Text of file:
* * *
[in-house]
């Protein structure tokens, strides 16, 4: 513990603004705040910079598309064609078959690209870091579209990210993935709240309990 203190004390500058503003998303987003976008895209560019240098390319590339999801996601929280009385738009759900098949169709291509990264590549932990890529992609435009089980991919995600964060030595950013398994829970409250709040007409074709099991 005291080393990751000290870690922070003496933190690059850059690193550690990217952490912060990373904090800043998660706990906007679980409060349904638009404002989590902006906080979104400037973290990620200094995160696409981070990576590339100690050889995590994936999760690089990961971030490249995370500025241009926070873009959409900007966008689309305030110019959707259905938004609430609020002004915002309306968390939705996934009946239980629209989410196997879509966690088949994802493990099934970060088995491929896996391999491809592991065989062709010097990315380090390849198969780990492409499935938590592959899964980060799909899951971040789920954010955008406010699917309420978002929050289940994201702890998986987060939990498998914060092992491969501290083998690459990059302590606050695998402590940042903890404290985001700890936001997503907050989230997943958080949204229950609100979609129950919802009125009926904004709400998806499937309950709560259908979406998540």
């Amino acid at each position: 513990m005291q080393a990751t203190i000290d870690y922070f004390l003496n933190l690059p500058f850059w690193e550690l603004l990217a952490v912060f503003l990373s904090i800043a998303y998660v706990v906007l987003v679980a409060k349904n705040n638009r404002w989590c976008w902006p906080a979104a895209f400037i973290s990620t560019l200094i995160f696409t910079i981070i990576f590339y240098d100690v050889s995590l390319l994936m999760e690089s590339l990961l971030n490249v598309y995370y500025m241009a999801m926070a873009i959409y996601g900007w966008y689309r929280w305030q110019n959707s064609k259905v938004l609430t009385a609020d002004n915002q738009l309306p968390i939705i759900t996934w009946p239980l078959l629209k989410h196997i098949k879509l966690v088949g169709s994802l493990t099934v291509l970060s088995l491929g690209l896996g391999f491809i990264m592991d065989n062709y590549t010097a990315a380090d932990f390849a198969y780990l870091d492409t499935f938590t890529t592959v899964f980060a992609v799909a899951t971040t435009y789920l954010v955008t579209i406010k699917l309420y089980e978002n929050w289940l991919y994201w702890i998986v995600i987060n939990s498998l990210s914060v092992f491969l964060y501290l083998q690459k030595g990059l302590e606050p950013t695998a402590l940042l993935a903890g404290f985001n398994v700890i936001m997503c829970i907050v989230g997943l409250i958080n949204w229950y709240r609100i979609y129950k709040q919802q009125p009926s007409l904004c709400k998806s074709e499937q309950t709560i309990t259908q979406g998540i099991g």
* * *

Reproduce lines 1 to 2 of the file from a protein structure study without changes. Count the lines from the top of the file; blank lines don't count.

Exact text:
[in-house]
């Protein structure tokens, strides 16, 4: 513990603004705040910079598309064609078959690209870091579209990210993935709240309990 203190004390500058503003998303987003976008895209560019240098390319590339999801996601929280009385738009759900098949169709291509990264590549932990890529992609435009089980991919995600964060030595950013398994829970409250709040007409074709099991 005291080393990751000290870690922070003496933190690059850059690193550690990217952490912060990373904090800043998660706990906007679980409060349904638009404002989590902006906080979104400037973290990620200094995160696409981070990576590339100690050889995590994936999760690089990961971030490249995370500025241009926070873009959409900007966008689309305030110019959707259905938004609430609020002004915002309306968390939705996934009946239980629209989410196997879509966690088949994802493990099934970060088995491929896996391999491809592991065989062709010097990315380090390849198969780990492409499935938590592959899964980060799909899951971040789920954010955008406010699917309420978002929050289940994201702890998986987060939990498998914060092992491969501290083998690459990059302590606050695998402590940042903890404290985001700890936001997503907050989230997943958080949204229950609100979609129950919802009125009926904004709400998806499937309950709560259908979406998540």